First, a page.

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A filmmaker risked sniper fire to capture the Ukraine war for a powerful documentary, and the new trailer just dropped

TKTKTKBernard-Henri Levy with Ukrainian service members in a front-line trench position near Lyman in the Donbas region.

Courtesy photo

  • Russia’s unprovoked war in Ukraine has been ongoing for nearly 14 months.
  • A French filmmaker spent much of 2022 documenting battlefield scenes across the country.
  • Insider spoke with Bernard-Henri Levy to learn more about his experience on the ground. 

Russia invaded Ukraine nearly 14 months ago, and the bloody conflict it ignited shows no signs of ending any time soon. 

Bernard-Henri Levy, a French filmmaker and public intellectual, spent much of last year documenting the horrors of the Ukraine war for an upcoming film, from the early days of Russia’s invasion in late February to Ukraine’s liberation of massive chunks of territory during the final weeks of the year that’s now ground into a war of attrition on mostly static front lines. 

Levy, 74, filmed on battlefields across the country — from Kharkiv in the northeast, Kherson in the south, and the capital city Kyiv. He captured the struggle of Ukrainian civilians under relentless attacks, embedded with Ukrainian special forces units, and even witnessed fighting in the war-torn city of Bakhmut — which is the longest and deadliest battle of the war so far.

Levy’s documentary, “Slava Ukraini,” (which translates to “Glory to Ukraine”) will premiere in select theaters on May 3 and on digital platforms across the country on May 5. Insider obtained an exclusive copy of the film’s newest trailer, which features scenes from aboard navy ships and interviews with soldiers. 

Insider also interviewed Levy this week to discuss his experience while reporting in Ukraine, what he observed on the ground, and his overall thoughts on the war. The interview has been edited slightly for clarity. 

Q: Did you or your crew have any close calls during the filming of this documentary?

A: Yes, of course. A Russian drone above our heads in Izium, in Donbas, a little after the Ukrainian victory. Another drone, in Zaporizhzhia, taken down by anti-aircraft systems while we were celebrating, with the Charles de Gaulle Battalion, the bond of friendship between France and Ukraine. And then, this scene, at the end of the film, in Kherson: the city has just been liberated; I absolutely want to film the Russian positions, from the other side of the Dnieper; and there we are spotted and come under fire from snipers.

TKTKBernard-Henri Levy walks with Ukrainian personnel on the road between Kharkiv and Izium.

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Q: What stands out most to you from your reporting in Ukraine?

A: The dignity of the victims. The everyday heroes. These parents who have lost track of their children but who remain upright amid the suffering. These children who emerge from basements in Kupiansk and who recount how they held on by reading The Three Musketeers by Alexandre Dumas. This woman whose building, in Kyiv, has just been destroyed by a missile — and all that remains, to sleep, eat in, live in, is a skeleton of a bathroom suspended, as if by a miracle, between the sky and the earth. This other woman, in Pavlograd, very young, who works in the coal mine. Zelensky is a hero. The Azovstal fighters are heroes. But these ordinary women and men, with no other weapon than the force of their soul, are also heroes.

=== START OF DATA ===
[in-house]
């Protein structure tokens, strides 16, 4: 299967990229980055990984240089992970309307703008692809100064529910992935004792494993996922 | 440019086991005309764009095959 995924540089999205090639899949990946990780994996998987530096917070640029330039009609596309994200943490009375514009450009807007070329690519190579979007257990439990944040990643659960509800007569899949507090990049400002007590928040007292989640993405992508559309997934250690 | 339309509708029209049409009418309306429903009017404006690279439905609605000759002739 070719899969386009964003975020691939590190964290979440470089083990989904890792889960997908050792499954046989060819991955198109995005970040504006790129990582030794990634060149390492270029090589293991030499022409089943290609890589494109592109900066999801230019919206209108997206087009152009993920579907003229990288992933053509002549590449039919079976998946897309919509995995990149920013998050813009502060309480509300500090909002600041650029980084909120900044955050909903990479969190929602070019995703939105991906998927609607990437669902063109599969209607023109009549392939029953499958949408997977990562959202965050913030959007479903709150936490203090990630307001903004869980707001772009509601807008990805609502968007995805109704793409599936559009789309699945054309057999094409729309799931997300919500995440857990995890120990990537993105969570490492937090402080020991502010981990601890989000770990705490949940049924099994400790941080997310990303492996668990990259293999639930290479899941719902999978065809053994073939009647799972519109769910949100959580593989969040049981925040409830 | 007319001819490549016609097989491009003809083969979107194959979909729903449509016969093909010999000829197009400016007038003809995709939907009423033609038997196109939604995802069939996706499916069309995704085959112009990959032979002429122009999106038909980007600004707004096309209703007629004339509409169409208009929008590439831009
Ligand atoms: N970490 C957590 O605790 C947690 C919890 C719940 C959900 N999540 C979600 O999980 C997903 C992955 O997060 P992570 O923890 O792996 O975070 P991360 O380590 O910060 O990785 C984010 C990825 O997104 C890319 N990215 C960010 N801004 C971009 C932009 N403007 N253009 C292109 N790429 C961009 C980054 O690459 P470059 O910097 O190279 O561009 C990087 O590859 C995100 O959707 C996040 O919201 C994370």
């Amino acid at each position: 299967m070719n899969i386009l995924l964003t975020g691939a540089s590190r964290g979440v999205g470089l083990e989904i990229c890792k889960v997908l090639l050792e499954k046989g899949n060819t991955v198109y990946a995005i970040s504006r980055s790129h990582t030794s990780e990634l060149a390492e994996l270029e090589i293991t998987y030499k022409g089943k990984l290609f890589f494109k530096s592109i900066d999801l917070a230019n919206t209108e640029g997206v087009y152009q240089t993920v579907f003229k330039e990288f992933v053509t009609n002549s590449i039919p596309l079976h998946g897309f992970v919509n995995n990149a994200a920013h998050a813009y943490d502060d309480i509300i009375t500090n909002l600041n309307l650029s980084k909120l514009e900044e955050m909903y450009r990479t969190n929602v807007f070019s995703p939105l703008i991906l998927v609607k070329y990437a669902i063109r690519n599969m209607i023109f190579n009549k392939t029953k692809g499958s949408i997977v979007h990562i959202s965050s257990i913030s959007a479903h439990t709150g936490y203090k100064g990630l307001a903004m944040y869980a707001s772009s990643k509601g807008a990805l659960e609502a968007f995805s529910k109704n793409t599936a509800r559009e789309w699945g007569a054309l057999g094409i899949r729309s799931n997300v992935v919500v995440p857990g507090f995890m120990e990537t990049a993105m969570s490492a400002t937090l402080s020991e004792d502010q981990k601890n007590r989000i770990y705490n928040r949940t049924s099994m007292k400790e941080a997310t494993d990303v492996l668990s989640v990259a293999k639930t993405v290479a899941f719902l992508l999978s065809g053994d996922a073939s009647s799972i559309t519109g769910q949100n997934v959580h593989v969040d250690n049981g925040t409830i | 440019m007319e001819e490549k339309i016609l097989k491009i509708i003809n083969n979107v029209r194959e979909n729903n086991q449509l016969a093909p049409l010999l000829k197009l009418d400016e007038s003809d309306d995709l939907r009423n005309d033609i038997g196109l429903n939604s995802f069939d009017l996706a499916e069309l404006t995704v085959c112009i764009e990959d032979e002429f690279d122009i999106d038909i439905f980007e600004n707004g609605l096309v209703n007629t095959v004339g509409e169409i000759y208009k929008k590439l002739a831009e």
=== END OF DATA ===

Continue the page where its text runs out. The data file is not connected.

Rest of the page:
TKTKA post for “Slava Ukraini,” Bernard-Henri Levy’s upcoming documentary film.

Courtesy photo

Q: Ukraine has sustained huge casualties in defending itself, as you document. What is the morale of troops you embedded with, like those in Ukraine’s special operations forces?

A: “Very high…Our moral is very high.” This is the reply of General Syrskyi, commander of the Ukrainian Ground Forces, hero of the Battle of Kyiv, then of the September 2022 Donbas counteroffensive, when I asked this question. Honestly, I think he is right and that, eight months later, the situation has not changed. This war is atrocious. The life of these soldiers is horrible. The Russian attacks are conducted with a terrible violence and indiscriminating. But the moral of the Ukrainians holds on. These women and men stand strong. And you know why? Because, as Frank Capra said about the Americans during the Second World War, they know why they fight.

TKTKBernard-Henri Levy standing with Ukrainian personnel beside the rubble of a damaged building in Izium following the last Russian rocket attack before the liberation of the city.

Courtesy photo

Q: Are you concerned that support for Ukraine is becoming increasingly unfashionable in France and the West more generally?

A: Yes, of course, there is a fatigue. A lassitude of opinion. You have, in America for example, this terrible pincer: on one side the right of America First who says that America has nothing to do with this mess and that this war is not theirs; and on the other side a certain left who sees this as a war between Europeans, that’s to say between the privileged, and which the damned of the earth have nothing to do with. And then, fortunately, you have the press which covers the battles with courage. Organizations, like Razom for Ukraine, which are constantly supporting, with determination, the tormented civilian population. And President Biden who, indefinitely, and against winds and tides, maintains his support to Zelenskyy. Thank God!

Read the original article on Business Insider